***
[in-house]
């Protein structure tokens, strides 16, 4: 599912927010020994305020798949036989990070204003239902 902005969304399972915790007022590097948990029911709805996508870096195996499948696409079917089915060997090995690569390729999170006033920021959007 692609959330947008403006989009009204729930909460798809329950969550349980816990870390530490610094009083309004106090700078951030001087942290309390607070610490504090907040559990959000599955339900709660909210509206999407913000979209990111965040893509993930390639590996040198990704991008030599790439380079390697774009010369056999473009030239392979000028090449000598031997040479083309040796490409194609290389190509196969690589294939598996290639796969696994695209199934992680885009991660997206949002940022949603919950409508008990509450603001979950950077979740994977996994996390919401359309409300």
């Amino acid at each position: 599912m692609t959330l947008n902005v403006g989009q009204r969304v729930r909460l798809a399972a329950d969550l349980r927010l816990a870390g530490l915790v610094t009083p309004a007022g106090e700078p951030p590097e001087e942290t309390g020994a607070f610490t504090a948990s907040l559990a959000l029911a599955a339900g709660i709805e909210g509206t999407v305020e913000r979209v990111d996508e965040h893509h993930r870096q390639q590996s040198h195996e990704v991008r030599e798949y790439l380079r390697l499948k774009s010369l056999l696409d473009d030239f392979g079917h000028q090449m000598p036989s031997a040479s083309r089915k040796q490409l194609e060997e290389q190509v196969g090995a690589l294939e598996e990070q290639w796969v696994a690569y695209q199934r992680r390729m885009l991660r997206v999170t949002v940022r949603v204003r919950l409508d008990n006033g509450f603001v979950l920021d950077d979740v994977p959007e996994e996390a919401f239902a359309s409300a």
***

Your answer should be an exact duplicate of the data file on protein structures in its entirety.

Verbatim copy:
[in-house]
């Protein structure tokens, strides 16, 4: 599912927010020994305020798949036989990070204003239902 902005969304399972915790007022590097948990029911709805996508870096195996499948696409079917089915060997090995690569390729999170006033920021959007 692609959330947008403006989009009204729930909460798809329950969550349980816990870390530490610094009083309004106090700078951030001087942290309390607070610490504090907040559990959000599955339900709660909210509206999407913000979209990111965040893509993930390639590996040198990704991008030599790439380079390697774009010369056999473009030239392979000028090449000598031997040479083309040796490409194609290389190509196969690589294939598996290639796969696994695209199934992680885009991660997206949002940022949603919950409508008990509450603001979950950077979740994977996994996390919401359309409300």
């Amino acid at each position: 599912m692609t959330l947008n902005v403006g989009q009204r969304v729930r909460l798809a399972a329950d969550l349980r927010l816990a870390g530490l915790v610094t009083p309004a007022g106090e700078p951030p590097e001087e942290t309390g020994a607070f610490t504090a948990s907040l559990a959000l029911a599955a339900g709660i709805e909210g509206t999407v305020e913000r979209v990111d996508e965040h893509h993930r870096q390639q590996s040198h195996e990704v991008r030599e798949y790439l380079r390697l499948k774009s010369l056999l696409d473009d030239f392979g079917h000028q090449m000598p036989s031997a040479s083309r089915k040796q490409l194609e060997e290389q190509v196969g090995a690589l294939e598996e990070q290639w796969v696994a690569y695209q199934r992680r390729m885009l991660r997206v999170t949002v940022r949603v204003r919950l409508d008990n006033g509450f603001v979950l920021d950077d979740v994977p959007e996994e996390a919401f239902a359309s409300a």